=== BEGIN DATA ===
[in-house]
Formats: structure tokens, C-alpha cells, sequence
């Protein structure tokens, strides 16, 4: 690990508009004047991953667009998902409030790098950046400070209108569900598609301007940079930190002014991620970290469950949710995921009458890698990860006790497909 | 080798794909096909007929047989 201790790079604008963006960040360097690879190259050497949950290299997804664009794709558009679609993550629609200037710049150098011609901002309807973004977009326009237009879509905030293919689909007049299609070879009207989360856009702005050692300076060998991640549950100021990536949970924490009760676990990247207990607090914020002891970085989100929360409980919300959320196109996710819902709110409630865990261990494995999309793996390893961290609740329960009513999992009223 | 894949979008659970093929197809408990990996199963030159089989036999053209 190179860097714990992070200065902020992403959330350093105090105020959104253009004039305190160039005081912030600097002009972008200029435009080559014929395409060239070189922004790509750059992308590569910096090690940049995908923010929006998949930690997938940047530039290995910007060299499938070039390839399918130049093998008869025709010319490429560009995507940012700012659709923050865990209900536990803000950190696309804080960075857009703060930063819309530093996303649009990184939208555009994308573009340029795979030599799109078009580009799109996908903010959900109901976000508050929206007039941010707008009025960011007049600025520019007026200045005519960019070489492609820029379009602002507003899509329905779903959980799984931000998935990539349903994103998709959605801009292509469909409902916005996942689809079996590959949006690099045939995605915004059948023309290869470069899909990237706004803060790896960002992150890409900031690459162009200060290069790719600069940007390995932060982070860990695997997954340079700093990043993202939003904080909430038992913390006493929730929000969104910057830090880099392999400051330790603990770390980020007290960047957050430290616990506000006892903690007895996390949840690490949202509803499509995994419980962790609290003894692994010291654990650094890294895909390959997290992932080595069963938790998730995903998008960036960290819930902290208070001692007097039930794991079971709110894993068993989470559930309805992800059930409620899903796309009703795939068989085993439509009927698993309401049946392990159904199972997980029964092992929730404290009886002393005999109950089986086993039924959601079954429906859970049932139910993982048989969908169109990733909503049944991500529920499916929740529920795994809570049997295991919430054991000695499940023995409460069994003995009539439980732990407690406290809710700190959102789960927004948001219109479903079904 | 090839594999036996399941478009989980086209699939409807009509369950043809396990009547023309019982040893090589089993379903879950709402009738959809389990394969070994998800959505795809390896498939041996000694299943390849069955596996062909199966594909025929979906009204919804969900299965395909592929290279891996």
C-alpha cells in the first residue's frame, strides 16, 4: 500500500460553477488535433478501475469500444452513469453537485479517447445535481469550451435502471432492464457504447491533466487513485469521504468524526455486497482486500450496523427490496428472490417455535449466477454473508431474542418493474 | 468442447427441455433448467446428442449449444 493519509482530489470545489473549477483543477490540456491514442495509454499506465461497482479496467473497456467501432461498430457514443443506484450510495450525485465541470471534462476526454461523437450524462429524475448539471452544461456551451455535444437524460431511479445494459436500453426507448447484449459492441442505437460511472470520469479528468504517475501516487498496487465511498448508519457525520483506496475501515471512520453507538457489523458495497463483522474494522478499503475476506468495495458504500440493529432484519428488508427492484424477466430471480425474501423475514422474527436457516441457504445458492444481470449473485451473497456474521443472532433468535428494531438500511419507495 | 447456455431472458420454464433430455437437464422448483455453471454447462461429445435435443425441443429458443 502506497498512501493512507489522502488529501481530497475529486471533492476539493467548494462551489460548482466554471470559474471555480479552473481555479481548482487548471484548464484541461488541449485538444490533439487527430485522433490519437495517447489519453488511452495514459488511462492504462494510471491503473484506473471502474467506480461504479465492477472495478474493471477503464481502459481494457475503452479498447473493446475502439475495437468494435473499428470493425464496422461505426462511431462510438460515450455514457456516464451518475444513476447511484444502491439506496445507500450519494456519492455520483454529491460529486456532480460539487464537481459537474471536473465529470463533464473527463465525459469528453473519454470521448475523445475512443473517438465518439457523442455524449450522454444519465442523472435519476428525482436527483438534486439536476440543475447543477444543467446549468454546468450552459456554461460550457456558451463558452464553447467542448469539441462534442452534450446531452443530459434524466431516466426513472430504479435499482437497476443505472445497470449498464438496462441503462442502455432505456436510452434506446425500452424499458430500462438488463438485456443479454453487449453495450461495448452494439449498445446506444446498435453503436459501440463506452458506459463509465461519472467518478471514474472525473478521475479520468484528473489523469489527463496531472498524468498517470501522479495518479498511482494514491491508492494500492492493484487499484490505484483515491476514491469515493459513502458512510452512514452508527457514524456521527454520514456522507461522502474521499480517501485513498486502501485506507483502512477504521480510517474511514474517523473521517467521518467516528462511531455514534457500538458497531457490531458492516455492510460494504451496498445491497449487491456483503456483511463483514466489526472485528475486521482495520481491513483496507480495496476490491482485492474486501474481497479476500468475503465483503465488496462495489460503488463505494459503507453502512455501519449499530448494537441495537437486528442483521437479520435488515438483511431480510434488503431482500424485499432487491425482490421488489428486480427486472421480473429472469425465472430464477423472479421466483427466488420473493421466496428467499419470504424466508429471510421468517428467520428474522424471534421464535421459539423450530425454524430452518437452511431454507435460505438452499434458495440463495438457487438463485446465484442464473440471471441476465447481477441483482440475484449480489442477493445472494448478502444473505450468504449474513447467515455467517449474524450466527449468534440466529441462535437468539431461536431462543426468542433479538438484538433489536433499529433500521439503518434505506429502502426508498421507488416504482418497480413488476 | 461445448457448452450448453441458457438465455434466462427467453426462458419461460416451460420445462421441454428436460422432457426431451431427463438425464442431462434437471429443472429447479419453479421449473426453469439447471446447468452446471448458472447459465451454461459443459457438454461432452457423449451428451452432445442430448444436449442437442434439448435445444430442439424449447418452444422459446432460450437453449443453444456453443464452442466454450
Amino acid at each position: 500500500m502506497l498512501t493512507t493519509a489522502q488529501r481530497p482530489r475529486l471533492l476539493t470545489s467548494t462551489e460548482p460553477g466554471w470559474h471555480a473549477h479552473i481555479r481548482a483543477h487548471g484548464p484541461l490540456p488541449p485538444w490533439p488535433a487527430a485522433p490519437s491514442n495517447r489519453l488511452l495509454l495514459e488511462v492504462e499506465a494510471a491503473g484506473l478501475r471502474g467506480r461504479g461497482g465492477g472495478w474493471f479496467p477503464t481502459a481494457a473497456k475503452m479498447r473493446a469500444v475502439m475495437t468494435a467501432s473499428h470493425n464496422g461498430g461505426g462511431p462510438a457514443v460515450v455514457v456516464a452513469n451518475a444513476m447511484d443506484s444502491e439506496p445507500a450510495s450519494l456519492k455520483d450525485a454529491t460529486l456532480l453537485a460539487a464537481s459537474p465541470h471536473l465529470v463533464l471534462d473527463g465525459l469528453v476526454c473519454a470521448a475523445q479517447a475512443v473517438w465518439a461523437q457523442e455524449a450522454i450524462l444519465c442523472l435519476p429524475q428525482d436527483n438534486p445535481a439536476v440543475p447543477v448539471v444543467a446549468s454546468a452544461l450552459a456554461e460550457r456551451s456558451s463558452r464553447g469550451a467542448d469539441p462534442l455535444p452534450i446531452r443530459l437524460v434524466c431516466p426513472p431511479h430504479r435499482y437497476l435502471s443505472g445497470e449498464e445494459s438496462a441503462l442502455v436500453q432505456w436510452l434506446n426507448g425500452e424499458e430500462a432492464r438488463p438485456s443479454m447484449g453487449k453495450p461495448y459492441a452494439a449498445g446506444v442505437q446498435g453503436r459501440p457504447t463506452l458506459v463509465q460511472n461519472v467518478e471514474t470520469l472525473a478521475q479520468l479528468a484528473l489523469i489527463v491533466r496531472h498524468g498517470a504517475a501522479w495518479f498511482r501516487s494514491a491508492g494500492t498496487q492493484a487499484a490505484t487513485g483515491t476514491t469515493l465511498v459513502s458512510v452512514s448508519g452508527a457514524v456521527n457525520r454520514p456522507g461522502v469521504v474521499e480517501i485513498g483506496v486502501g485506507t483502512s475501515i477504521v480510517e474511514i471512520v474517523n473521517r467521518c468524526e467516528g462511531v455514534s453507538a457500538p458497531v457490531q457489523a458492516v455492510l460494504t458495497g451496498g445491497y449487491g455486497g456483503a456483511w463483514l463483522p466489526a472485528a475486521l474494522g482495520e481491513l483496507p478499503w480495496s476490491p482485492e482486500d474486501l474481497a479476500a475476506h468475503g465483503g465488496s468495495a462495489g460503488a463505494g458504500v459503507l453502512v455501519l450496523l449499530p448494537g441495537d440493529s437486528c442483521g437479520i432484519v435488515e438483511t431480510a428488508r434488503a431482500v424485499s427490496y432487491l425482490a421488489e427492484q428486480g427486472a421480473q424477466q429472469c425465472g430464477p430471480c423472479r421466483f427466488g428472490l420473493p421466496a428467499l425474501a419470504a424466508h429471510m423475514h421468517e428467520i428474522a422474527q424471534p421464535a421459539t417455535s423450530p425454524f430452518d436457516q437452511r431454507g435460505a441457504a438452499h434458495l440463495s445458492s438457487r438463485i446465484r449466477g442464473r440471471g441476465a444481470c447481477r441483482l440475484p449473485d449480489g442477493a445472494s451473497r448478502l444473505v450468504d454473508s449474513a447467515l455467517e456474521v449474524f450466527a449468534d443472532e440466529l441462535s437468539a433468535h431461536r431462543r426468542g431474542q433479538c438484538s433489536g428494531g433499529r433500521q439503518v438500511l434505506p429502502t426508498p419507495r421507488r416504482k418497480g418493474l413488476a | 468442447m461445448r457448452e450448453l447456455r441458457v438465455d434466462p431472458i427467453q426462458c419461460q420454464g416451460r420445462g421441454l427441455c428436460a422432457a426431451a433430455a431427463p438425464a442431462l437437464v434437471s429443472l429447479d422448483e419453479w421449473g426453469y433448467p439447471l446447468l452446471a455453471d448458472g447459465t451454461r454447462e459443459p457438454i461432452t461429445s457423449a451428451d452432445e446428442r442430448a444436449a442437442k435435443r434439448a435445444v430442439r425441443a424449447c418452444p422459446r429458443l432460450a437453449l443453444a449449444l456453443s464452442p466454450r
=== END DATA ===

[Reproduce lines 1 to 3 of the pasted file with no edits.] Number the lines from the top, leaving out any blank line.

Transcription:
[in-house]
Formats: structure tokens, C-alpha cells, sequence
């Protein structure tokens, strides 16, 4: 690990508009004047991953667009998902409030790098950046400070209108569900598609301007940079930190002014991620970290469950949710995921009458890698990860006790497909 | 080798794909096909007929047989 201790790079604008963006960040360097690879190259050497949950290299997804664009794709558009679609993550629609200037710049150098011609901002309807973004977009326009237009879509905030293919689909007049299609070879009207989360856009702005050692300076060998991640549950100021990536949970924490009760676990990247207990607090914020002891970085989100929360409980919300959320196109996710819902709110409630865990261990494995999309793996390893961290609740329960009513999992009223 | 894949979008659970093929197809408990990996199963030159089989036999053209 190179860097714990992070200065902020992403959330350093105090105020959104253009004039305190160039005081912030600097002009972008200029435009080559014929395409060239070189922004790509750059992308590569910096090690940049995908923010929006998949930690997938940047530039290995910007060299499938070039390839399918130049093998008869025709010319490429560009995507940012700012659709923050865990209900536990803000950190696309804080960075857009703060930063819309530093996303649009990184939208555009994308573009340029795979030599799109078009580009799109996908903010959900109901976000508050929206007039941010707008009025960011007049600025520019007026200045005519960019070489492609820029379009602002507003899509329905779903959980799984931000998935990539349903994103998709959605801009292509469909409902916005996942689809079996590959949006690099045939995605915004059948023309290869470069899909990237706004803060790896960002992150890409900031690459162009200060290069790719600069940007390995932060982070860990695997997954340079700093990043993202939003904080909430038992913390006493929730929000969104910057830090880099392999400051330790603990770390980020007290960047957050430290616990506000006892903690007895996390949840690490949202509803499509995994419980962790609290003894692994010291654990650094890294895909390959997290992932080595069963938790998730995903998008960036960290819930902290208070001692007097039930794991079971709110894993068993989470559930309805992800059930409620899903796309009703795939068989085993439509009927698993309401049946392990159904199972997980029964092992929730404290009886002393005999109950089986086993039924959601079954429906859970049932139910993982048989969908169109990733909503049944991500529920499916929740529920795994809570049997295991919430054991000695499940023995409460069994003995009539439980732990407690406290809710700190959102789960927004948001219109479903079904 | 090839594999036996399941478009989980086209699939409807009509369950043809396990009547023309019982040893090589089993379903879950709402009738959809389990394969070994998800959505795809390896498939041996000694299943390849069955596996062909199966594909025929979906009204919804969900299965395909592929290279891996």